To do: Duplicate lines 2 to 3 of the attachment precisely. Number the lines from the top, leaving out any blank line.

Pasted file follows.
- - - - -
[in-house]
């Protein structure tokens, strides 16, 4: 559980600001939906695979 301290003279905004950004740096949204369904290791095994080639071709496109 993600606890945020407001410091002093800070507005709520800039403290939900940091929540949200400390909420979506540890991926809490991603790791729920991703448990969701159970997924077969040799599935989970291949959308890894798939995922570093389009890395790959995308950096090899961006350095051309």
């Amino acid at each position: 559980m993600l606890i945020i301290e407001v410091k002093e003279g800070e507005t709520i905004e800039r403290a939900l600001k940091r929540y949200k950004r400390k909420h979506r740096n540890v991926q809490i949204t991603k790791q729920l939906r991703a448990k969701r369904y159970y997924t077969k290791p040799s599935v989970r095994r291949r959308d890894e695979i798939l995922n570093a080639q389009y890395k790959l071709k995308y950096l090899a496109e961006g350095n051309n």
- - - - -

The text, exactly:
């Protein structure tokens, strides 16, 4: 559980600001939906695979 301290003279905004950004740096949204369904290791095994080639071709496109 993600606890945020407001410091002093800070507005709520800039403290939900940091929540949200400390909420979506540890991926809490991603790791729920991703448990969701159970997924077969040799599935989970291949959308890894798939995922570093389009890395790959995308950096090899961006350095051309």
């Amino acid at each position: 559980m993600l606890i945020i301290e407001v410091k002093e003279g800070e507005t709520i905004e800039r403290a939900l600001k940091r929540y949200k950004r400390k909420h979506r740096n540890v991926q809490i949204t991603k790791q729920l939906r991703a448990k969701r369904y159970y997924t077969k290791p040799s599935v989970r095994r291949r959308d890894e695979i798939l995922n570093a080639q389009y890395k790959l071709k995308y950096l090899a496109e961006g350095n051309n």